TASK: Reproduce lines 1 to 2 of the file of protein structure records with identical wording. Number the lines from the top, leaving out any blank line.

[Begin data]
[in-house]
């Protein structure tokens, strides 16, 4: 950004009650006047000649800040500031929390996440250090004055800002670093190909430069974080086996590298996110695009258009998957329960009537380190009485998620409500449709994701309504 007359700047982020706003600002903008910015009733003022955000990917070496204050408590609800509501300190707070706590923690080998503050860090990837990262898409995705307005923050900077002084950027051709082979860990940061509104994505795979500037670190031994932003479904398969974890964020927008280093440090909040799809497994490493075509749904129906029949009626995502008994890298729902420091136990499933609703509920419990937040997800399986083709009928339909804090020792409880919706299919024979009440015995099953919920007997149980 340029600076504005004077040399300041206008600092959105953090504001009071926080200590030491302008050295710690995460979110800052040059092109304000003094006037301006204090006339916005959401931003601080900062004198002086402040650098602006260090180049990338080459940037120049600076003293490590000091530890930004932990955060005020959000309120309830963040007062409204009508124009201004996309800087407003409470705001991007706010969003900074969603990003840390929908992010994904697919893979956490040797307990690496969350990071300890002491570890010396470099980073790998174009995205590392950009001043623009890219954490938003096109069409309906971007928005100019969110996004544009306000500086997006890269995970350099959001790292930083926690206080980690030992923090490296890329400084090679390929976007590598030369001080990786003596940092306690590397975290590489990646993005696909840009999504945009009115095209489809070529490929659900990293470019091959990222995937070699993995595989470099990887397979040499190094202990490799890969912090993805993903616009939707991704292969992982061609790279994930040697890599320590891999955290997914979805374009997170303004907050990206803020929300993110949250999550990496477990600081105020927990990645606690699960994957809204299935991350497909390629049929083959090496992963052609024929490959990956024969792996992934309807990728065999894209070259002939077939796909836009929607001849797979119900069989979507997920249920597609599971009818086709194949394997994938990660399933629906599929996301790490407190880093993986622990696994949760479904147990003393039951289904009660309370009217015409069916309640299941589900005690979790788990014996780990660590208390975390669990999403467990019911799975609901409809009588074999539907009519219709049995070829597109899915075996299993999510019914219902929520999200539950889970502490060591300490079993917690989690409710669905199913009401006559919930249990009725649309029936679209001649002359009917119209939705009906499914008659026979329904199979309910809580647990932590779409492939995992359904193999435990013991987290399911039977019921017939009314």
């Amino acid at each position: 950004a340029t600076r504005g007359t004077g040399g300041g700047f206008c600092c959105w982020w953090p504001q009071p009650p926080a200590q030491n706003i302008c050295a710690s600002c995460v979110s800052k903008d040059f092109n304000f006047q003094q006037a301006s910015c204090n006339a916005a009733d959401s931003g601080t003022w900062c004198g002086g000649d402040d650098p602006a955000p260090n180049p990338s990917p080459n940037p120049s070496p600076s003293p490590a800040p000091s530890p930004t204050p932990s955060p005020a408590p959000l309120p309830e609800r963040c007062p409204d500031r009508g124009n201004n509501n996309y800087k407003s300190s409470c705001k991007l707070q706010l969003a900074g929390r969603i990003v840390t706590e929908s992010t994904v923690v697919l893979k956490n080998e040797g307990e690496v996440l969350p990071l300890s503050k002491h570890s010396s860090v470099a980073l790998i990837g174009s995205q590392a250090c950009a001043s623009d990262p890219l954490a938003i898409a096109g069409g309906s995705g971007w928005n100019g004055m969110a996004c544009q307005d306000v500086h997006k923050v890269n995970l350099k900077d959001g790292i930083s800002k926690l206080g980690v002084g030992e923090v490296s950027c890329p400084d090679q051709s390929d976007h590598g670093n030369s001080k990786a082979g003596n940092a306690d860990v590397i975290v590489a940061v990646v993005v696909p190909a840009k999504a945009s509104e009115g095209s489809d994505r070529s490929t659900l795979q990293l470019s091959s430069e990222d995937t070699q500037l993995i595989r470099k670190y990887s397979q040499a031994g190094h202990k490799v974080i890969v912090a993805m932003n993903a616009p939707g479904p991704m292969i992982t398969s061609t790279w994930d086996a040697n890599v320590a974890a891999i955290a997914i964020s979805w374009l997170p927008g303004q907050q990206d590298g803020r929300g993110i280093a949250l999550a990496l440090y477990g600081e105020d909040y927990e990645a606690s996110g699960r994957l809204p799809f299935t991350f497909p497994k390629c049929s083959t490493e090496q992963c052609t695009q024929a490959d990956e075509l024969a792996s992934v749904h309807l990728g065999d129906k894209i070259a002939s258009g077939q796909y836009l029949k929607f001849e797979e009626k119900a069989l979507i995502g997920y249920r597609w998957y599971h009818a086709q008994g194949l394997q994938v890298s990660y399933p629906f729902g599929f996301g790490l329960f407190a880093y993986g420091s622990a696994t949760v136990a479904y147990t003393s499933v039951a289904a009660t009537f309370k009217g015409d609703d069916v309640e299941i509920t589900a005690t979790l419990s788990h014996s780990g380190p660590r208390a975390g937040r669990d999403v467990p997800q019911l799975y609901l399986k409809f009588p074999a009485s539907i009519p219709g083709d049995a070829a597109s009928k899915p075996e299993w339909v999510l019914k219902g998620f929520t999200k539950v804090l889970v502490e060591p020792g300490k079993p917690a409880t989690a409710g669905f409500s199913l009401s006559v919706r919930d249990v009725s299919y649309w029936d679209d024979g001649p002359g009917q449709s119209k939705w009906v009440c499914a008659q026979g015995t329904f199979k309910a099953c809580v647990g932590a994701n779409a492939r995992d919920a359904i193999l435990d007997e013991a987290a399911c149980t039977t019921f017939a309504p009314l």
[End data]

[in-house]
């Protein structure tokens, strides 16, 4: 950004009650006047000649800040500031929390996440250090004055800002670093190909430069974080086996590298996110695009258009998957329960009537380190009485998620409500449709994701309504 007359700047982020706003600002903008910015009733003022955000990917070496204050408590609800509501300190707070706590923690080998503050860090990837990262898409995705307005923050900077002084950027051709082979860990940061509104994505795979500037670190031994932003479904398969974890964020927008280093440090909040799809497994490493075509749904129906029949009626995502008994890298729902420091136990499933609703509920419990937040997800399986083709009928339909804090020792409880919706299919024979009440015995099953919920007997149980 340029600076504005004077040399300041206008600092959105953090504001009071926080200590030491302008050295710690995460979110800052040059092109304000003094006037301006204090006339916005959401931003601080900062004198002086402040650098602006260090180049990338080459940037120049600076003293490590000091530890930004932990955060005020959000309120309830963040007062409204009508124009201004996309800087407003409470705001991007706010969003900074969603990003840390929908992010994904697919893979956490040797307990690496969350990071300890002491570890010396470099980073790998174009995205590392950009001043623009890219954490938003096109069409309906971007928005100019969110996004544009306000500086997006890269995970350099959001790292930083926690206080980690030992923090490296890329400084090679390929976007590598030369001080990786003596940092306690590397975290590489990646993005696909840009999504945009009115095209489809070529490929659900990293470019091959990222995937070699993995595989470099990887397979040499190094202990490799890969912090993805993903616009939707991704292969992982061609790279994930040697890599320590891999955290997914979805374009997170303004907050990206803020929300993110949250999550990496477990600081105020927990990645606690699960994957809204299935991350497909390629049929083959090496992963052609024929490959990956024969792996992934309807990728065999894209070259002939077939796909836009929607001849797979119900069989979507997920249920597609599971009818086709194949394997994938990660399933629906599929996301790490407190880093993986622990696994949760479904147990003393039951289904009660309370009217015409069916309640299941589900005690979790788990014996780990660590208390975390669990999403467990019911799975609901409809009588074999539907009519219709049995070829597109899915075996299993999510019914219902929520999200539950889970502490060591300490079993917690989690409710669905199913009401006559919930249990009725649309029936679209001649002359009917119209939705009906499914008659026979329904199979309910809580647990932590779409492939995992359904193999435990013991987290399911039977019921017939009314």